Although I don’t read much historical fiction, I really wanted to support Estonian author Indrek Hargla, whose medieval apothecary series I mentioned a few posts ago – and whom I’d previously met in Lyon. He writes across multiple genres, and if you can read French, the entire series has been translated into French. It appears there are more good Estonian-French translators than there are Estonian-English ones, as well as more French publishers interested in trying something from that part of the world. The other panellists were all new to me but sounded quite interesting. David Penny writes a series set at the end of the 15th century, the chaotic period when Moorish Spain is disappearing and Spain becomes a great naval power instead. L.C. Tyler’s novels are set in the late 17th century, that very disreputable era when they finally got Cromwell out of the way. John Lawton sticks to the 20th century, from the laste 1930s to the late 1960s, because he hated the post-hippy world. Great quote: ‘I was looking the other way when the 1970s happened’.
The final panel I attended on the first day was Sunshine Noir – again, this clashed with the Scandi is Dandy panel that I also wanted to attend (and where I missed the best-dressed Norwegian and Finnish authors convention, see below). I think the authors on the Sunshine Noir panel felt a little competitive about it, since they kept mentioning the Scandis, but to my mind, there is no need to set the two against each other, as they are both equally interesting and readable.
However, some of the comparisons made were interesting. Scandinavia is culturally closer to the UK, and there is something inherently cuddly about that sensation of being wrapped up warm and safe and reading about a relentless cold and dangerous climate out there. Meanwhile, the hotter settings offer noise, chaos, insects, heat and sweat, which makes people more irritable. Additionally, these countries do not operate by rules we generally believe in and value in the Western world. Things don’t work out in Africa in the way you want them to, nothing adheres to the organised template that you expect. You have to let go of your expectations and embrace life as it is there, with the good and the bad.
Moderated by Stanley Trollip of Michael Stanley fame, the panel featured Jeffrey Siger’s Mykonos, Paul Hardisty’s Africa (and other dangerous places), Barbara Nadel’s Turkey and Robert Wilson (who has series set in Spain and London as well, but in this case was here for his series set in Benin). Although each of the authors were dismayed by the corruption and political turmoil they saw in their ‘host’ countries, they all displayed a deep affection for the land and its people. They all agreed that the higher up you go, the less nice people become, but the everyday people you meet are wonderful and welcoming, despite their sometimes horrific personal circumstances.
The longlist for the CWA Daggers were announced that evening and added yet more to my TBR pile, but I managed to escape with only four book purchases on my first day: the Sunshine Noir anthology; Inccoruptible, the latest Inspector Ikmen by Barbara Nadel, although a new one is coming out in 2019; Indrek Hargla’s second book in the series (I have the first one in French); and a new author to try out, V.B.Giambanco’s first in the series The Gift of Darkness.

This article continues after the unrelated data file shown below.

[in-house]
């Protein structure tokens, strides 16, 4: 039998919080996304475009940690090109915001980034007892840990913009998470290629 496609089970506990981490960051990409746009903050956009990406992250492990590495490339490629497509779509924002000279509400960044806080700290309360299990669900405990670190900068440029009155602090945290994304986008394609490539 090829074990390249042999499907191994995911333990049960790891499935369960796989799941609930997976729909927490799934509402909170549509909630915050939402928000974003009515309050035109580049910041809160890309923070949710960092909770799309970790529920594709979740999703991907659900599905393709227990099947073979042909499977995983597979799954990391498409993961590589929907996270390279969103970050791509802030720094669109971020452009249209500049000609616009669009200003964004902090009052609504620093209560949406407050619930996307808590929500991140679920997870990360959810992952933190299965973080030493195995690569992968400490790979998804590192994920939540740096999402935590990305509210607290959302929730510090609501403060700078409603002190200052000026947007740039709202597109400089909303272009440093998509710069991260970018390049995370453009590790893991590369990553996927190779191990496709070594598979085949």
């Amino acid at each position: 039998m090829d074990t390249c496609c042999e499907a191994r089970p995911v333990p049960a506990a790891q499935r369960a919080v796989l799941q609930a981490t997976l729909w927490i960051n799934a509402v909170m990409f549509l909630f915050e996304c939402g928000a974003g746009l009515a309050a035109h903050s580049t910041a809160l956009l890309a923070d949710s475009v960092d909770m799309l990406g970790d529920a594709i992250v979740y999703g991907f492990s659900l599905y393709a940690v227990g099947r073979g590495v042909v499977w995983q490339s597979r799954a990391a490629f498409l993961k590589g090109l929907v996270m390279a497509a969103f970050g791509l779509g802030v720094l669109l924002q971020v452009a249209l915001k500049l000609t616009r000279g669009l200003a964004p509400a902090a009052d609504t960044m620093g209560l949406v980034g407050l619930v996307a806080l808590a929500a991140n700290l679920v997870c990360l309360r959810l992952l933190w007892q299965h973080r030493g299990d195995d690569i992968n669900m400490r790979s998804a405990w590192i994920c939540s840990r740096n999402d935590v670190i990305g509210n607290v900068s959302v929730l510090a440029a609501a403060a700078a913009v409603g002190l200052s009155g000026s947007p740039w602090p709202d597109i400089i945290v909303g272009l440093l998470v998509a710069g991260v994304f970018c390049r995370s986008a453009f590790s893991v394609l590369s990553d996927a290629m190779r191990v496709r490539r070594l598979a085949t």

Buckle up, though, because the second day got even busier (and more expensive)! So much so, that I will dedicate a second post to it.
Jelena Volić (Serbia), Bogdan Teodorescu (Romania), Eugen Chirovici (Romania), Indrek Hargla (Estonia).
A bit of a clanger at the start of the session! Although the moderator said it was an attempt to escape the dominance of Anglo-Saxon and Western crime fiction, he then proceeded by saying that Volić had been born in Budapest, at which she retorted: ‘No, another capital city starting with B – Belgrade.’ I suppose that just goes to show the ignorance about ‘Eastern Europe’ which is still quite common in the West – but then again, the room was packed, standing room only at the back while I sprawled out on the floor, so perhaps there was genuine curiosity and willingness to find out more.
The reason I put ‘Eastern Europe’ in quotation marks is because all of the authors remarked that this is very much a malleable concept rather than a geographical reality. Nowadays it has become more popular to say Central Europe, but without necessarily meaning it. Meanwhile, it could be argued that Estonia is more Nordic in feel and has very little to do with the Balkanic fellow panellists. So you couldn’t help feeling that the panel had been cobbled together purely because ‘well, you are all from that part of the world somehow’, without much thought or care going into the process or any attempt to find common themes.
The books themselves didn’t necessarily have anything to do with the East, either. Chirovici said his book takes place in the US and is all about the power of memory to falsify our recollections, nothing to do with the history or politics of Romania, past or present. Meanwhile, Hargla said his whole intention was to offer escapism, which is why he had gone for mysteries set in medieval times (the 15th century being also one of the most protracted periods of peace in Estonia’s troubled history).
So it was down to just Volić and Teodorescu to state that their books are making a political statement. Volić has written a crime novel set around the time of Srebrenica, because she wanted to show how ordinary humans cope with individual tragedies at a time of mass tragedy. She co-writes with German author Christian Schünemann and her books are primarily intended for a Western audience, as she thinks the Serbs are all too aware of the subjects she is addressing. There are no easy answers in a book which unflinchingly examines a country’s guilt, and attempts to forget or deny the evil acts of the past.